Early Online Services

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Early Online Services Typically used Dial-up or Cable television providers, some later services used other Internet access technologies.

This page lists and documents pre-2005 online services. It was Xbox LIVE (2002) that kick-started the modern era of online services but it wasn't until a new generation of hardware that the video game industry felt the impact and influence of Xbox LIVE.

Before Diving in
Due to lack of support of non USD (United States Dollar) inflation calculation on this wiki this page can not calculate the inflation of the Japanese Yen (¥), British pound (£), Dutch guilder (ƒ) or any other non United States currency.
This page has heavy use of YouTube videos to preserve content (In this case advertisements for Early Online Services). if the YouTube links no longer work please check Ghost Archive to see if it was archive
This page uses shortened names for selected consoles. NES for the Nintendo Entertainment System/Famicom, SNES for the Super Nintendo Entertainment System/Super Famicom, N64 for the Nintendo 64, PS1 for the original PlayStation, PS2 for the PlayStation 2.
The Sega console "Genesis" is known as the "Mega Drive" outside North America and parts of South America
See each Wiki Category Consoles, Computers and Arcade for individual dedicated system pages to see support for these services for software emulators. Dedicated system pages provide in-depth information on specific aspects like hardware features, peripheral support, and compatibility etc.

Services for Consoles[edit]

These Services typically connected to the system through cartridges or for disc based systems a peripheral port. Many of these services allowed/allow you to:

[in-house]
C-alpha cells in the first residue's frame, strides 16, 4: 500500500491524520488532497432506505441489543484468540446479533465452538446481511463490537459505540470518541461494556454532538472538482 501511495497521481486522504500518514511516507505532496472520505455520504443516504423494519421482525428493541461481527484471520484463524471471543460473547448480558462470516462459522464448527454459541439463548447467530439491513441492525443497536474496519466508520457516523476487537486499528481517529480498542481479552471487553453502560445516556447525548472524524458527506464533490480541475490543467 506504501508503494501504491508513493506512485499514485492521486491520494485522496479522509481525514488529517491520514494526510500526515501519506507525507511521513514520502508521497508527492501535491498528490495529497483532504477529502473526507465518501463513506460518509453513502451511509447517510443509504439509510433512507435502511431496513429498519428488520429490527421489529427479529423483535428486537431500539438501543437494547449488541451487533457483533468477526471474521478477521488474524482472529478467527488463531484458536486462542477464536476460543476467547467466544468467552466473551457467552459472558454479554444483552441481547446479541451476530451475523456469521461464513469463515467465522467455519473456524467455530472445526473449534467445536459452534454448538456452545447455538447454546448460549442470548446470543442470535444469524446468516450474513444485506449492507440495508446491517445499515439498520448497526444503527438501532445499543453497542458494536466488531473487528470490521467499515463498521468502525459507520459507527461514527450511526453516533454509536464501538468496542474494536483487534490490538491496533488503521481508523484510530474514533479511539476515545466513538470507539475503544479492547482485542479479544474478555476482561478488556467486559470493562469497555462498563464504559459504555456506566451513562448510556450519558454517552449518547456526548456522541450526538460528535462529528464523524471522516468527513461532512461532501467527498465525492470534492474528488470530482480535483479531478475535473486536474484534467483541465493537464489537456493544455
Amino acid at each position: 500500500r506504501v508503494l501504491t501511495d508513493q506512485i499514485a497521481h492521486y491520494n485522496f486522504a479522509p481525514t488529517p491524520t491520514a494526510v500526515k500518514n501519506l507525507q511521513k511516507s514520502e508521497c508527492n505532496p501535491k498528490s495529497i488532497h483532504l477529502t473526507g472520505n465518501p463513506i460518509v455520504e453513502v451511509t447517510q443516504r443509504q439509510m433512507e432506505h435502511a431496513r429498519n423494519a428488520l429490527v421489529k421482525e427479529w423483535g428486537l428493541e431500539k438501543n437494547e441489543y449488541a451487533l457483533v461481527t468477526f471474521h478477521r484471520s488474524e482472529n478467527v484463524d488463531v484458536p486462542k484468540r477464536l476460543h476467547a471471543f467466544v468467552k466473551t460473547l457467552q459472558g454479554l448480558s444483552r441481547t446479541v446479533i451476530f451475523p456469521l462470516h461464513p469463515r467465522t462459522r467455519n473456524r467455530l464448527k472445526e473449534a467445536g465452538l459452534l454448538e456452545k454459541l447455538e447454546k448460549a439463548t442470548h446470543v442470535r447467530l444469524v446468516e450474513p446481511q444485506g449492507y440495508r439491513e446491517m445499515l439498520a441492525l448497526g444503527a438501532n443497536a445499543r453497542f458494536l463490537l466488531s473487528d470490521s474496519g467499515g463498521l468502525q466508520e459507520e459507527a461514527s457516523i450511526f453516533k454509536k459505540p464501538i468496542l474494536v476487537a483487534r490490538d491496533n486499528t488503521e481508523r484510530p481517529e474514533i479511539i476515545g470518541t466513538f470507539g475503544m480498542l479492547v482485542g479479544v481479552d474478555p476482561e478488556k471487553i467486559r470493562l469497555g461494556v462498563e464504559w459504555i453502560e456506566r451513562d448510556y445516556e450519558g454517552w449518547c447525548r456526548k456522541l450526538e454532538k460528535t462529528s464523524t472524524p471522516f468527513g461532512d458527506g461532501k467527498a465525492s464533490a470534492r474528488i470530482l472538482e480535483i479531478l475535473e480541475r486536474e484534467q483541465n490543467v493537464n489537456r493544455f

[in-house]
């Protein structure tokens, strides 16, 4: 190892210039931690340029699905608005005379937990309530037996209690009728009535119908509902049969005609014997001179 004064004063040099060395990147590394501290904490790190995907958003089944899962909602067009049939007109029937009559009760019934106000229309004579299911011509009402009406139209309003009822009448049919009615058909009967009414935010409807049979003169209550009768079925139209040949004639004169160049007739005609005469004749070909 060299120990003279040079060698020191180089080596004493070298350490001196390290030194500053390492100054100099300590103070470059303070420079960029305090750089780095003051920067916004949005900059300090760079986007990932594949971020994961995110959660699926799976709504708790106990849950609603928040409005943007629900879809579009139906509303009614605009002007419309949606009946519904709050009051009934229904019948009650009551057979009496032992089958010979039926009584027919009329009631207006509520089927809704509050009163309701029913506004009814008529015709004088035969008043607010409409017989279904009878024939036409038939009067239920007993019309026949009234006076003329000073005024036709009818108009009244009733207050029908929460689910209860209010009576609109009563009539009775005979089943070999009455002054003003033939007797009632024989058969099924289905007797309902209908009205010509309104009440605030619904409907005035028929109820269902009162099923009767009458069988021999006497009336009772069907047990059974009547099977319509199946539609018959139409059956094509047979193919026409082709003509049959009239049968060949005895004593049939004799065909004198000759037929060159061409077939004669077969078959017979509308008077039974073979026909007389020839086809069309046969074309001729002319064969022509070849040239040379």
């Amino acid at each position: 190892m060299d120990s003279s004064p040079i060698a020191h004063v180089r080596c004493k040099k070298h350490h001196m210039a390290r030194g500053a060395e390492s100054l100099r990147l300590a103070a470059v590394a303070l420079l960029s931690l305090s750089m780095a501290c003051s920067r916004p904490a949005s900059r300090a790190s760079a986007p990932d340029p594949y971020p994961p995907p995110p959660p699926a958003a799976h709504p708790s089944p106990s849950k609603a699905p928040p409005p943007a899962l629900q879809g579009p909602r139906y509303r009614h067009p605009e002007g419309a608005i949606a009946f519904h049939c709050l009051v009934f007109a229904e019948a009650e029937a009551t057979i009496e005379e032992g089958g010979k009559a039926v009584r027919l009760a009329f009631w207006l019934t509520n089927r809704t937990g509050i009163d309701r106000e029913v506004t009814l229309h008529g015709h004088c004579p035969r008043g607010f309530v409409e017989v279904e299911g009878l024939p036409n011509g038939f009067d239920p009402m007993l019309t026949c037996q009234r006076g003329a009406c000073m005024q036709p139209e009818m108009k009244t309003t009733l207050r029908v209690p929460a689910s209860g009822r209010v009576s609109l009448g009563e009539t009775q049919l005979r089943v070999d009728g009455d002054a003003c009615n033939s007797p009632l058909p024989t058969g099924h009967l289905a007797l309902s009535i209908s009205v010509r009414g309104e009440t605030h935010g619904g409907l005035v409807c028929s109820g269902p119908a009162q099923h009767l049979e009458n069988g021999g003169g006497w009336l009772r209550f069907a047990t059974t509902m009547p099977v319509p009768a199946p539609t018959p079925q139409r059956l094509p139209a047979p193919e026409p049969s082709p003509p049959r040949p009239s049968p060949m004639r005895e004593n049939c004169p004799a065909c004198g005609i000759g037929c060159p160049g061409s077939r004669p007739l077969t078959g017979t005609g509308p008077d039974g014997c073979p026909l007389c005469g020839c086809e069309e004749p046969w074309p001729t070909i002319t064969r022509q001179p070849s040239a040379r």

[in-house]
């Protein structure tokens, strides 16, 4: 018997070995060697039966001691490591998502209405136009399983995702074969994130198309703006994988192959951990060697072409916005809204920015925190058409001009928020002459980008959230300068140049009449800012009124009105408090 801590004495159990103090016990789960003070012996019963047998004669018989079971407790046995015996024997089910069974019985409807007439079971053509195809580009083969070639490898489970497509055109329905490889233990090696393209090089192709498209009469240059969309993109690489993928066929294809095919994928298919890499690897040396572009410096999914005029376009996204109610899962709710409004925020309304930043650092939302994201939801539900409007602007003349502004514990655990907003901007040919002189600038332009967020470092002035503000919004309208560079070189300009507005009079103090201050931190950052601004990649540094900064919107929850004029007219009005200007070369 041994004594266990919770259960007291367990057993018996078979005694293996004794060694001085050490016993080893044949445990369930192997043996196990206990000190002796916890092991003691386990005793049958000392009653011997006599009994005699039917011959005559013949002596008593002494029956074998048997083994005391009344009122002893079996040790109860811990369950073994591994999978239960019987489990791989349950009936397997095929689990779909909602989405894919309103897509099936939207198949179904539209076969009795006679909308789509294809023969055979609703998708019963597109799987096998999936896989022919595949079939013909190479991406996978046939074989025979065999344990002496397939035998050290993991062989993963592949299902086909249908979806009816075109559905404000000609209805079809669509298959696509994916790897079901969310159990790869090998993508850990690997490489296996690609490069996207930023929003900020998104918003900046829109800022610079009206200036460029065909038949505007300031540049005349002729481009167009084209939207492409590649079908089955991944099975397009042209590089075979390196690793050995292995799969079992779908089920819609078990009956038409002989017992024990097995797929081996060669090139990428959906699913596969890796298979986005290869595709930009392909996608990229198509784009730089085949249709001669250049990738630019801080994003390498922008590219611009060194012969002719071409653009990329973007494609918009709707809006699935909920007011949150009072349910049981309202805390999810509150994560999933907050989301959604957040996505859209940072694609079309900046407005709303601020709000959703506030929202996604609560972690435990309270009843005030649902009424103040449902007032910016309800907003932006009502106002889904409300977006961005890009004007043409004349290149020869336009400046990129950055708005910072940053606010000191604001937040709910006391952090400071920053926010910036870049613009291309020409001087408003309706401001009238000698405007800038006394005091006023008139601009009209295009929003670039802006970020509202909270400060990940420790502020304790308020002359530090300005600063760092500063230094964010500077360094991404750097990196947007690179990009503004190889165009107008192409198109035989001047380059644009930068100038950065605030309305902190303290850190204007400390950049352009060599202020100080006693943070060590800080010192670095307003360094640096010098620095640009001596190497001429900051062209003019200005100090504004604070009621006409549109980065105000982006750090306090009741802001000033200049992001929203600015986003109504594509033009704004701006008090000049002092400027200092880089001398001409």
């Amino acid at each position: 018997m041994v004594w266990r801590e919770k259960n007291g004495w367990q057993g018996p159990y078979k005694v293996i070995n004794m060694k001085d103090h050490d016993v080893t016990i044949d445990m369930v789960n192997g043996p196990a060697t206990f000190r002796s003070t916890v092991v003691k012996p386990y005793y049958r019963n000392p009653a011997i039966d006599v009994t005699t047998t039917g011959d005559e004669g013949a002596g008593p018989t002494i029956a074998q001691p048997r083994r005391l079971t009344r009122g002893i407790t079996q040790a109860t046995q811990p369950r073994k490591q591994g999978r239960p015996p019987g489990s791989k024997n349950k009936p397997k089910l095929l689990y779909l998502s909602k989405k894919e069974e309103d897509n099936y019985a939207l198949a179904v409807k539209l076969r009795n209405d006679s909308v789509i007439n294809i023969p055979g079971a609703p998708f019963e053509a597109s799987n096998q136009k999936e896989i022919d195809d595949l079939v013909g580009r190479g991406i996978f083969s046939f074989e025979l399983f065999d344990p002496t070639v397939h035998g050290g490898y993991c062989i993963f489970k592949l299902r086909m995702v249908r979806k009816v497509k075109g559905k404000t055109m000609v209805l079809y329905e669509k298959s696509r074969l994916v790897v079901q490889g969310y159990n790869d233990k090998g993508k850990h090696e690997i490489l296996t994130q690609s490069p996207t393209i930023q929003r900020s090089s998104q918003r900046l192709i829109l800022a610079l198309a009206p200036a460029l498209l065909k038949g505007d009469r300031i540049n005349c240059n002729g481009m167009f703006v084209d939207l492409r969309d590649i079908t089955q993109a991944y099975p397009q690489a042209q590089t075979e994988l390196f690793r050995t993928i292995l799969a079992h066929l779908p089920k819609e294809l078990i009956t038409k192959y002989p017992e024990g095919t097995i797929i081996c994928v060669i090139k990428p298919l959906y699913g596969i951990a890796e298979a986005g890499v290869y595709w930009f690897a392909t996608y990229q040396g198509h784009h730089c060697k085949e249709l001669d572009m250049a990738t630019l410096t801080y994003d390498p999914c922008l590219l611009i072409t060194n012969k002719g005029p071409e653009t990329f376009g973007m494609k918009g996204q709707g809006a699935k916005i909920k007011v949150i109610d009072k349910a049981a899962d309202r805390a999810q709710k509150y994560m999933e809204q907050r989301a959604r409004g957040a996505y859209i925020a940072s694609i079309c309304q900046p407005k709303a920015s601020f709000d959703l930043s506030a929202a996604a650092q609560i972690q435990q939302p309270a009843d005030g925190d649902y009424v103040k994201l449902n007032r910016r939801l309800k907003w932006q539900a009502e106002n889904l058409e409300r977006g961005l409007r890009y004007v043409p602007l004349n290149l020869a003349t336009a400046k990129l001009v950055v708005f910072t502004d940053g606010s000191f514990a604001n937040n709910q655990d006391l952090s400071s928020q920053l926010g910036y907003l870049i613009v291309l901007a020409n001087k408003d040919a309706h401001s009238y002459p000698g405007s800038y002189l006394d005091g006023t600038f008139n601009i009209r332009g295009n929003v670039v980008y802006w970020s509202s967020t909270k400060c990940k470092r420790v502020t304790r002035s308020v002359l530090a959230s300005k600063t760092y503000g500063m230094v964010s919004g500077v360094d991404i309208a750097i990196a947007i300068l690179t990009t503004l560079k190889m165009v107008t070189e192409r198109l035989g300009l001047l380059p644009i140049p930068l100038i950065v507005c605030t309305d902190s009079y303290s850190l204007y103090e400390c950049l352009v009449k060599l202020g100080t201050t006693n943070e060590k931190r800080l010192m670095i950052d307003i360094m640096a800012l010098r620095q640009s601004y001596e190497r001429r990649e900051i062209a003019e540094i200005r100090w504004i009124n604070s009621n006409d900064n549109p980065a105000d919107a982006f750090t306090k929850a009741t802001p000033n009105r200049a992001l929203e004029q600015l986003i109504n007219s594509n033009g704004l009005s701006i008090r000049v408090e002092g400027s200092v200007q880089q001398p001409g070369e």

• Download games

The older services only offered to download games or use message boards

  • Use message boards
  • Play multiplayer

Only the newer services (e.g XBAND, and other 1990's services) had multiplayer support.

  • Web browsing

Some of the services from the 1990's had web browsers support.

GameLine (Atari 2600)[edit]


GameLine was an service exclusively for the USA, created by Control Video Corporation (now AOL). Gameline allowed users to download games using dial up. Needing a modem and storage cartridge from Control Video Corporation. Launched in 1983 the the Gameline was soon discontinued in ????[N 1].
$15 for the membership fee, with 1 year subscription to the monthly magazine GameLiner, "command module" cartridge (roughly $39.95). The service allowed you to download 1 of the 30 monthly games for a rough 40-minute play session for $1[1]

PlayCable (Intellivision)[edit]


PlayCable was an service exclusively for the USA, developed by Mattel and General Instrument, How you got games was an PlayCable adapter. You needed a cable company that supported PlayCable. Launched in 1980, Discontinued in 1984.[2]
A monthly subscription for PlayCable was $4.95 a month.[3]